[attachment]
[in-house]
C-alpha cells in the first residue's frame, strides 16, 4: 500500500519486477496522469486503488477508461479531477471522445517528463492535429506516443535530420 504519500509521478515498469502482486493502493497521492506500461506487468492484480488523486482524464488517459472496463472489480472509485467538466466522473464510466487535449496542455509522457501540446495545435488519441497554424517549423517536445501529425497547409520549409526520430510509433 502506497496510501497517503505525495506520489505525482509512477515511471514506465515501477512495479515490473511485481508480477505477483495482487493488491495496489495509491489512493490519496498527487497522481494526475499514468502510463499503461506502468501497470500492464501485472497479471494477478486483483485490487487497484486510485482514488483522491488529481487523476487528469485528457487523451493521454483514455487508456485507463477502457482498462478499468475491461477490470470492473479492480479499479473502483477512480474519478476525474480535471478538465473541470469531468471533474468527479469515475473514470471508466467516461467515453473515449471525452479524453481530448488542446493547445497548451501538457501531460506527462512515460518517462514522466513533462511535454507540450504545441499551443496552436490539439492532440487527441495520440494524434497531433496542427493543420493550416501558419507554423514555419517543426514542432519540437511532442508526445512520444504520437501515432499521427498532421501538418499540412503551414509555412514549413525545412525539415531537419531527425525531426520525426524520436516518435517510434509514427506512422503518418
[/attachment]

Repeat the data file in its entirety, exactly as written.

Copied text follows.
[in-house]
C-alpha cells in the first residue's frame, strides 16, 4: 500500500519486477496522469486503488477508461479531477471522445517528463492535429506516443535530420 504519500509521478515498469502482486493502493497521492506500461506487468492484480488523486482524464488517459472496463472489480472509485467538466466522473464510466487535449496542455509522457501540446495545435488519441497554424517549423517536445501529425497547409520549409526520430510509433 502506497496510501497517503505525495506520489505525482509512477515511471514506465515501477512495479515490473511485481508480477505477483495482487493488491495496489495509491489512493490519496498527487497522481494526475499514468502510463499503461506502468501497470500492464501485472497479471494477478486483483485490487487497484486510485482514488483522491488529481487523476487528469485528457487523451493521454483514455487508456485507463477502457482498462478499468475491461477490470470492473479492480479499479473502483477512480474519478476525474480535471478538465473541470469531468471533474468527479469515475473514470471508466467516461467515453473515449471525452479524453481530448488542446493547445497548451501538457501531460506527462512515460518517462514522466513533462511535454507540450504545441499551443496552436490539439492532440487527441495520440494524434497531433496542427493543420493550416501558419507554423514555419517543426514542432519540437511532442508526445512520444504520437501515432499521427498532421501538418499540412503551414509555412514549413525545412525539415531537419531527425525531426520525426524520436516518435517510434509514427506512422503518418